Thousands of young campaigners marched through the streets of Glasgow on Friday. They called on world leaders to take immediate action at the COP26 Summit to avoid catastrophic climate change.
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Voluntary Action Plans at COP26 Raise Concerns
The COP26 Climate Summit is currently ongoing in Glasgow. Over the past week of the conference, there have been several government statements and pledges to advance climate policy. These have included plans to phase out coal, reduce emissions of the potent greenhouse gas methane, and reduce deforestation.
However, protesters and pressure groups have been disappointed by the commitments made thus far. Many of these declarations are voluntary and not legally enforceable. Some of them either do not include the largest polluters or set deadlines decades into the future. Marchers and community leaders who spoke at the summit further called for a fundamental shift in the status quo.
Greta Thunberg, a Swedish teen activist, claimed that elites in the global north seem to be fighting to block serious change.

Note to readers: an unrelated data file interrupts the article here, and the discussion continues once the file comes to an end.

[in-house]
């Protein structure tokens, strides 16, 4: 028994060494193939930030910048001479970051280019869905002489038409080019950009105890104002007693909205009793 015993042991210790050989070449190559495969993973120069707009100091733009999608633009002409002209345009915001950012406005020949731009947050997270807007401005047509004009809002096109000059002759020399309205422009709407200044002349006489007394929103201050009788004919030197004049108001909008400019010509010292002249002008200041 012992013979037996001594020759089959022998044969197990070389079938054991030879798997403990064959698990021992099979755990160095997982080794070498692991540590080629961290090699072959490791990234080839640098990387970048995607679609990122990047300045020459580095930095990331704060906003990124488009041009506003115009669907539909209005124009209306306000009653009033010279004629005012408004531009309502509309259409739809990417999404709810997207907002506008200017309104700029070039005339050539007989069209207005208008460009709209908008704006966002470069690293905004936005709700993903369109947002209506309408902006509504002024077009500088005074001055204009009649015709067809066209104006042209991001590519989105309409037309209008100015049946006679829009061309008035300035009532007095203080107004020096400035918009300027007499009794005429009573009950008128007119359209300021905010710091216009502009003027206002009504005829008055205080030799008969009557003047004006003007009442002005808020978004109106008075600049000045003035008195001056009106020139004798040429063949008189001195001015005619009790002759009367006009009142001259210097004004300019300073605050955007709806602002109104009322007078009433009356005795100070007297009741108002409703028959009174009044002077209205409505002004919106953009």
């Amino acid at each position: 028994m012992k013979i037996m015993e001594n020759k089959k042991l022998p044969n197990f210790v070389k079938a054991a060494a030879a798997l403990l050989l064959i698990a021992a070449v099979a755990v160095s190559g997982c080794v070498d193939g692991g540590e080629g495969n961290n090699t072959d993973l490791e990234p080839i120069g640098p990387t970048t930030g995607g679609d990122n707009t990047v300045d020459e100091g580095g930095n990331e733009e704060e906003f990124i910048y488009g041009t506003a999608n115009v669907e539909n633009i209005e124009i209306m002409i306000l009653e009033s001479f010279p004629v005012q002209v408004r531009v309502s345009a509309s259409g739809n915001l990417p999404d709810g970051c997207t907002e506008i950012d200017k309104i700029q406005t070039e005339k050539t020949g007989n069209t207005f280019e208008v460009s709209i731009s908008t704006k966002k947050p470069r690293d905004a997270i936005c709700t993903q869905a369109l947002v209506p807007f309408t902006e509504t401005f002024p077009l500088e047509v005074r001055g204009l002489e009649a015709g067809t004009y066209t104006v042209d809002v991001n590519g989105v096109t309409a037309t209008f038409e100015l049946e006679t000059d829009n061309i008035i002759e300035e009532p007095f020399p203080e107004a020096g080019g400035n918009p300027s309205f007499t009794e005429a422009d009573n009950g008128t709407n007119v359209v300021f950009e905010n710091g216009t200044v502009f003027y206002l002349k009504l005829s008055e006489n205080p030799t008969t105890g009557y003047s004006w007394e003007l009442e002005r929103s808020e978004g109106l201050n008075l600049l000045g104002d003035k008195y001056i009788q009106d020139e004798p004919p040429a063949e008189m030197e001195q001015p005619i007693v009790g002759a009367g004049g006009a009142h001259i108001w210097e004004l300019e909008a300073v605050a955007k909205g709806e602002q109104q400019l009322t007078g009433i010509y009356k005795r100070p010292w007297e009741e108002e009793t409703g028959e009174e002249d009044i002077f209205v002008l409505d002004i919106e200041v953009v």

“They are actively finding loopholes and constructing frameworks for their own gain and to continue benefitting from this harm,” she claimed. “We need severe annual emission cuts unlike anything the world has ever seen,” she added, according to an NDTV report.
Why is the Glasgow Summit so important right now?
The goal of the Glasgow Summit discussions is to arrive at collective commitments to reduce greenhouse gas emissions, primarily from fossil fuels. These plans are necessary in order to prevent the crucial 1.5 degrees Celsius rise in global temperatures.
According to scientists, this is the moment when the Earth’s already extreme weather events might become catastrophic and irreversible.
To that end, the UN wants countries to cut their emissions in half from 1990 levels by 2030, with a goal of reaching net-zero emissions by 2050. This means the world would no longer release more greenhouse gases than it is trying to remove from the atmosphere at the same time. On Thursday, 23 more countries pledged to try to phase out coal, but only over the next three decades. However, China- currently the world’s largest coal consumer- did not join the pledge.
Indonesia, home to huge and threatened tropical forests, made a fast U-turn after making a vow to prevent deforestation. However, the strategy to reduce methane emissions by 30% may strike a possibly effective blow against greenhouse gases.
According to US climate envoy John Kerry, a compromise could be made at the meeting to finalize the last details of the rulebook for interpreting the 2015 Paris Agreement. According to him, the US prefers “the most frequent possible” assessments of whether countries are reaching their carbon reduction targets.